Catelyn tells Robb that the Lannisters, Tyrells, and Freys all must wait: as long as Theon Greyjoy holds Winterfell, taking him down is Robb’s first priority. Edmure wants to know how they will get to Winterfell, with the ironmen controlling the sea and Moat Cailin as well, with angry Freys at their backs. Robb answers that they must win the Freys back somehow, and says there must be something that will soothe Lord Walder’s pride.

“Not something,” said Catelyn. “Someone.”

Commentary
Oh, goddamn it with these cliffhanger chapter endings! Grr!

Um, okay, my guesses on who Catelyn’s talking about? Well, honestly my first thought was Catelyn herself, but I don’t know if that flies, since in Creepy Feudal Misogyny Land she is probably too old and unlikely to bear more children to be an attractive bargaining chip. And if not her, and obviously not Robb, then… well, I’m not sure who else she could be talking about.

But maybe I’m thinking the wrong way, and it’s not a marriage proposal Catelyn’s talking about, but a prisoner giveaway instead? (Buy two get one free!) In which case… er, I still don’t know who that would be. I can’t think of any prisoners Robb might have that Walder Frey in particular would care about, but there are so many names and houses and relationships flying around that I can hardly keep them straight in any case, so that’s not exactly indicative of anything.

I’m probably missing something major here. I’m starting to get used to that sensation. Bleh.

And in other news, holy crap! Robb went and had himself a shotgun marriage! Well, sort of.

And my reaction is, basically: You dumbass.

‘Cause, look, I get it, being promised to marry into the Freys is like the ultimate nightmare in-laws situation, because *shudder*, but dude. Catelyn is so right: Old Walder is going to lose his shit over this, and I can’t even say he’s not right to do so. I am hardly a fan of arranged marriages, but welching on something like this is so not cool, Robb. And really, did you need more things to not go your way in this war at this point? What the hell, man?

Also, heh. Florence Nightingale ripoff much, Miss Jeyne? And, yeah: the cynic in me immediately has to ask, gee, Robb, did you ever think that maybe she was totally playing you? A cynical thought which is bolstered tenfold by the fact that evidently Grey Wind does not care for the Westerlings in general?

I mean, maybe I’m falling victim to the “trusting in tropes” thing, which our Mr. Martin has an established history of delighting in upending, but I can’t help it: if your vaguely-magical maybe-soulbonded animal familiar thinks someone is not to be trusted, then that person is not to be trusted, full stop. And even though I am not always on board with Catelyn’s more insane strategic moves, I totally give her kudos for being on my side with this re: Ser Rolph. Yes, send him away. HE HAS NOT BEEN WOLF-APPROVED, HE MUST GO.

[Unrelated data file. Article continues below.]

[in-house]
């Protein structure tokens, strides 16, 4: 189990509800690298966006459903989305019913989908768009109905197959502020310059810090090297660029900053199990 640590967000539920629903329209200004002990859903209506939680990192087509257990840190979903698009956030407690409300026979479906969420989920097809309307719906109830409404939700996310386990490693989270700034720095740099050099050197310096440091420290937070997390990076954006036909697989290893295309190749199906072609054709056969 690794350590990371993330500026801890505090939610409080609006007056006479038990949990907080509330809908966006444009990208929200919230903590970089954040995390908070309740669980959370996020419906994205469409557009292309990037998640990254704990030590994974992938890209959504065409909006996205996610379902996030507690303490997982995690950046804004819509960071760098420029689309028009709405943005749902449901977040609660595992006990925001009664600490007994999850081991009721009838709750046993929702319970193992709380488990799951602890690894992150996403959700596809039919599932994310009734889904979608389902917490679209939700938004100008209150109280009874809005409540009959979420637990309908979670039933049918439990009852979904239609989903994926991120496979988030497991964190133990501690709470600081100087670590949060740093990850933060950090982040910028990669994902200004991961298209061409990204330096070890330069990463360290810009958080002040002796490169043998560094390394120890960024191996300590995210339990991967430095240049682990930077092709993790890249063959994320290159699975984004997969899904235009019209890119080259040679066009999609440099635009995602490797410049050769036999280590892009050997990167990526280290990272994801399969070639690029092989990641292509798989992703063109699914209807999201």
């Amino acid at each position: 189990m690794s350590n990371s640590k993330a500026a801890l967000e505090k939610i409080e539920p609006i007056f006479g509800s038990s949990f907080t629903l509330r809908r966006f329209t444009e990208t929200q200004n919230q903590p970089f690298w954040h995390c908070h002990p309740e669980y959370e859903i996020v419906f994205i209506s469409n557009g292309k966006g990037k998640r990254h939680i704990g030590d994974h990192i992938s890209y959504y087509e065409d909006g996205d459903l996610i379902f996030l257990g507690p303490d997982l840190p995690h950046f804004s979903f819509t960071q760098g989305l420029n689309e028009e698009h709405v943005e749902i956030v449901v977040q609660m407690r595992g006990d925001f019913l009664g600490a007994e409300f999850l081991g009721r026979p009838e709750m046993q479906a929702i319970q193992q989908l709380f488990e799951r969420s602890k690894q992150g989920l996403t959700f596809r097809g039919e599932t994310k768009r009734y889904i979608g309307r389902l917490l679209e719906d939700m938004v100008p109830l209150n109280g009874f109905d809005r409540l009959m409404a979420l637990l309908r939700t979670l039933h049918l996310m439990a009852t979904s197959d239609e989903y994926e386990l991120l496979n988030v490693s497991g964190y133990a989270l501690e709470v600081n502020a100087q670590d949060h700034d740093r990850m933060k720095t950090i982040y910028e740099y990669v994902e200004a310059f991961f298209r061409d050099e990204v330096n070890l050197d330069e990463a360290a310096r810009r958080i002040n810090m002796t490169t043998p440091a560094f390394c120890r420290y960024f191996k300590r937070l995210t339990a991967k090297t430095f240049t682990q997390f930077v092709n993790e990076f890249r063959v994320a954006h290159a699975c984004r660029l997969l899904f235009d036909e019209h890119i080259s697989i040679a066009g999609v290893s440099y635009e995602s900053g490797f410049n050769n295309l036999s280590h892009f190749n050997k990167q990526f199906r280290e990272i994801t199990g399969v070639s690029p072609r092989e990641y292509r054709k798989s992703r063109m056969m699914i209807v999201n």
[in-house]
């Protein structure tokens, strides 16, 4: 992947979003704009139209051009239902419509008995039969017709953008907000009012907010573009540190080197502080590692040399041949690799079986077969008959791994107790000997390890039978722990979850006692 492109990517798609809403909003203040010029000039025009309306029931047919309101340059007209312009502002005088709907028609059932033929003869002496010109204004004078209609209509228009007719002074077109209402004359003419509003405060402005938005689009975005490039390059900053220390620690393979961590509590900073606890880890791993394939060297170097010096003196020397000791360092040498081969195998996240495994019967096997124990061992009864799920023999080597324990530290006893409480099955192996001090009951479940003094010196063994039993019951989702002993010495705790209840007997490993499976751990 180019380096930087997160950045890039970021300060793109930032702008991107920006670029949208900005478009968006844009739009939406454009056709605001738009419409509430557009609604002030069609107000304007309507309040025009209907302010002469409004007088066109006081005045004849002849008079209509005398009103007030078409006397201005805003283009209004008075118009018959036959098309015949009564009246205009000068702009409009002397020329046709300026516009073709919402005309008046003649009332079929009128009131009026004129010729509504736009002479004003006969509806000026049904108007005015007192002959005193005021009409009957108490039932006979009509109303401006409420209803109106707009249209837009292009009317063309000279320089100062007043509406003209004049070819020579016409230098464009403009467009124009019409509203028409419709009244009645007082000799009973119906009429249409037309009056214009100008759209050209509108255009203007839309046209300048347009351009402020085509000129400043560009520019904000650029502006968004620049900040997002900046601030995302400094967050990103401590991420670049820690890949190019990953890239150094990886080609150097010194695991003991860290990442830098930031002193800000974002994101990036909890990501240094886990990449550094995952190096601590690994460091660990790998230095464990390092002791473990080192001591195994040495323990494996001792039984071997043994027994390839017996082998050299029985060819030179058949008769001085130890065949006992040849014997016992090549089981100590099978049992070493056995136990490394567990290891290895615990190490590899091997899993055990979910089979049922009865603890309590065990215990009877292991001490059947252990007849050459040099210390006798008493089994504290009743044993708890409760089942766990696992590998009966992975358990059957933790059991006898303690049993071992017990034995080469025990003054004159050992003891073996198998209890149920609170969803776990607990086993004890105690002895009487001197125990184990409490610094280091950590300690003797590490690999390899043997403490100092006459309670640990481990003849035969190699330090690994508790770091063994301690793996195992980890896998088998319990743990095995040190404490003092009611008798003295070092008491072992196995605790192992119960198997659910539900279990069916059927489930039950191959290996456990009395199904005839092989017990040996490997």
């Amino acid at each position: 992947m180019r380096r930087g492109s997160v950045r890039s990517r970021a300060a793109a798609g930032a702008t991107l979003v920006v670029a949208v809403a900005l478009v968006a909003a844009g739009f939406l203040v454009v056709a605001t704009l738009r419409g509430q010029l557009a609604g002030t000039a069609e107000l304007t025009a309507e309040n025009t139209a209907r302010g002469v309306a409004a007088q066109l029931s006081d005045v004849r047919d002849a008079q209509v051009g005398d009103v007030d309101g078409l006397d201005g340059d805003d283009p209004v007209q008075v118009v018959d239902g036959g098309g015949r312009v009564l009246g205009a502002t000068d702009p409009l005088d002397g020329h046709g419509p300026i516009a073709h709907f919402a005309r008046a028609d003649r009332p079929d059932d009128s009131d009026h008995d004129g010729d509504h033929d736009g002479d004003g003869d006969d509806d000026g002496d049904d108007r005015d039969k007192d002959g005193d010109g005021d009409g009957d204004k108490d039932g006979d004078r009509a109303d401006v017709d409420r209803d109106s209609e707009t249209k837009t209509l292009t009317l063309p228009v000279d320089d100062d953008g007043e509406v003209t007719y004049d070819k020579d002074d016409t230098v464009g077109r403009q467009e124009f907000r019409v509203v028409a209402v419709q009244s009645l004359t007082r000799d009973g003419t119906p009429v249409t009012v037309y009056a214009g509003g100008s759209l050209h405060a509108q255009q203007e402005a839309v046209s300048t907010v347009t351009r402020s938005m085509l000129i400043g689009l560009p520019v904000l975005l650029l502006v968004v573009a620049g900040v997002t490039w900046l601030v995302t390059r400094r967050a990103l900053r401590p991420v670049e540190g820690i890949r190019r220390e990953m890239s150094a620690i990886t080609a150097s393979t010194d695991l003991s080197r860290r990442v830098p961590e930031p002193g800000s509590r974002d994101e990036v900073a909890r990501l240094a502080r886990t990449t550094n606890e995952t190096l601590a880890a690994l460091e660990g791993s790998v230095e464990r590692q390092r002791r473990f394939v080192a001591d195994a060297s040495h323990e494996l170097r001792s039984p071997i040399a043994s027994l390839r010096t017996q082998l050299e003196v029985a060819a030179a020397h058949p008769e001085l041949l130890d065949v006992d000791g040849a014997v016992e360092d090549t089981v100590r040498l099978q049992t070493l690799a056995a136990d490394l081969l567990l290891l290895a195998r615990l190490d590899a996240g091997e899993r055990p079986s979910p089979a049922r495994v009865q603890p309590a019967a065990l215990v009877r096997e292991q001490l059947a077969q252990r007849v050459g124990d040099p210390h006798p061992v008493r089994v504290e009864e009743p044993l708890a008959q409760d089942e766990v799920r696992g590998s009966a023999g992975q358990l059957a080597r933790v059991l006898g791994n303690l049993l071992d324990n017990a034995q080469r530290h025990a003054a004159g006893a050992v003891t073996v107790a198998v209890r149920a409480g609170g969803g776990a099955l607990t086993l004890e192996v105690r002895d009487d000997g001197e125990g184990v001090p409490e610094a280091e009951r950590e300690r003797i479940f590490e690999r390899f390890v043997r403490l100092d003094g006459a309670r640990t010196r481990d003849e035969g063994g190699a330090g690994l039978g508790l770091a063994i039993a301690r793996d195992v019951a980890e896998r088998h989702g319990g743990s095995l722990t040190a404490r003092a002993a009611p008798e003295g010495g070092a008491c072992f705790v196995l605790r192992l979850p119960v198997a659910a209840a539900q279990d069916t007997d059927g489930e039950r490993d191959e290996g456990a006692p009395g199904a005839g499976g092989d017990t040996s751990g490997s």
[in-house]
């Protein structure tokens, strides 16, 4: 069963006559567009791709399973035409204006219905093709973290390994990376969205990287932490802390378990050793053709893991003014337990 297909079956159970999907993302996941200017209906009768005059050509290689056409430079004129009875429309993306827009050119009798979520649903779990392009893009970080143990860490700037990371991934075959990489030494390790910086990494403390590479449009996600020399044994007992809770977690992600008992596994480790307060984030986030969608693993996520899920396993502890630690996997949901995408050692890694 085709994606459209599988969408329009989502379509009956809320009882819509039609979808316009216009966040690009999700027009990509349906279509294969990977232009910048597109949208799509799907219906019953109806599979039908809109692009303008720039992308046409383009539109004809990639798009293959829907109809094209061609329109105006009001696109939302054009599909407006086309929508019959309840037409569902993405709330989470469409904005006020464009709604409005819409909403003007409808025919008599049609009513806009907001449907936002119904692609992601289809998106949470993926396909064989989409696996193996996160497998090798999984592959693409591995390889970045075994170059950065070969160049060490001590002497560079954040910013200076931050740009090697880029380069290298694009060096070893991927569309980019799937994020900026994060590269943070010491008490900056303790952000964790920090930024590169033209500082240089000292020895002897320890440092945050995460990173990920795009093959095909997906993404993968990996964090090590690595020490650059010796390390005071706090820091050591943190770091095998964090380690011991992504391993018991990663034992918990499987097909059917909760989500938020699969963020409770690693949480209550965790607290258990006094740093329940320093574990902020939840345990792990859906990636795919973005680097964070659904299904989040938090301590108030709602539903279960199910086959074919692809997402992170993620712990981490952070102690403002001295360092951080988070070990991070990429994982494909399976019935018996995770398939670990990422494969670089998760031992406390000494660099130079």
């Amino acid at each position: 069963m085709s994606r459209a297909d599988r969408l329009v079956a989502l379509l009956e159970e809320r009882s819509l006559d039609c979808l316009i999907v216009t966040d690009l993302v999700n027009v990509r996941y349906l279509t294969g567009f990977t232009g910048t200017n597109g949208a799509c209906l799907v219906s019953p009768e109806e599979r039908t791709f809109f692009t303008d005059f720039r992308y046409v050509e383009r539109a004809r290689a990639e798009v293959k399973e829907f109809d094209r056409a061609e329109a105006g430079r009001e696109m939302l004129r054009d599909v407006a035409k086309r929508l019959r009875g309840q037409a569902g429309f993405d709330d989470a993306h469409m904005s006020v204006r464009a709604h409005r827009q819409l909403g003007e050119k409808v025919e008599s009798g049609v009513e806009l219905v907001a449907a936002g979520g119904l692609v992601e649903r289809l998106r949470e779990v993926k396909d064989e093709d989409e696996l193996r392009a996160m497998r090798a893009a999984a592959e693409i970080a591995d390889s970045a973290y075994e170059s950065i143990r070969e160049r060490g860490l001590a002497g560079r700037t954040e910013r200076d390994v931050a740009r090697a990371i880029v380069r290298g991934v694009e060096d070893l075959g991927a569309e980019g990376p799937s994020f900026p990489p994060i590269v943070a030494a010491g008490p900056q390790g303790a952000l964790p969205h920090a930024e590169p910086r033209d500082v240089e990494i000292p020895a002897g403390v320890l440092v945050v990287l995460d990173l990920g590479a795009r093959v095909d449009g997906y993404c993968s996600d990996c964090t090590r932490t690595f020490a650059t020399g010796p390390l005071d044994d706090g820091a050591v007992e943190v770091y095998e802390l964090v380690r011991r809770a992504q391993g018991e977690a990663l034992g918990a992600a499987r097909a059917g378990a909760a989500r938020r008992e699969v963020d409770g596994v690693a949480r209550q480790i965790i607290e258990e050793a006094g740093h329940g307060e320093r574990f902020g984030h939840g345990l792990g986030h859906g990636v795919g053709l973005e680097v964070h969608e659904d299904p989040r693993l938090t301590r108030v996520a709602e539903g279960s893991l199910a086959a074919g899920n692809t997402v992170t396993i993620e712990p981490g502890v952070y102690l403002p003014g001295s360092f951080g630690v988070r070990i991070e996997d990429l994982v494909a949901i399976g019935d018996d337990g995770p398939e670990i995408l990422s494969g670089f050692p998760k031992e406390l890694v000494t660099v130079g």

(Also, pepperpots/Ser Spicer? Really? Really. Yes, I know that house sigils (and names) historically have a basis in the livelihood of the area, but c’mon, that’s just a tad on point, there. Next it’ll be scrolls for the sigil of Ser Inkblot, I suppose. *snort*)

Not to mention, even if my vague conspiracy-theoryish suspicions re: the Westerlings do not hold water (though they were allies of the Lannisters like five minutes ago, I’m just saying), boo on this Jeyne girl anyway, who regardless of her possible innocence and/or sweetness and light immediately loses major points with me for not being cool with Robb’s direwolf. Because you totally know this is only going to cause major problems down the line.

Plus I just have no patience for anyone who doesn’t think having a vaguely-magical maybe-soulbonded wolf companion is not the coolest thing ever, because I would be all over that shit, y’all. Which is probably proof that I’ve read way too much fantasy literature in my life. Or it would if I acknowledged that there is such a thing as reading too much fantasy literature in one’s life, which I don’t, so neener. But seriously, how can you not think that’s awesome? Especially in conjunction with someone you are supposed to be in love with? I call foul!

Also, wow, I would so not want to be in Edmure’s shoes right now. How must it feel to know that your douchebaggery may be responsible for fucking up the entire war for your side? I’m guessing that’s a not-so-fresh feeling, you guys. Call me crazy. Yikes.


Hey, I didn’t mean for you to actually call me crazy! …Okay, fine, point taken. Have a weekend, pretty please with pepper, and I’ll catch you next time!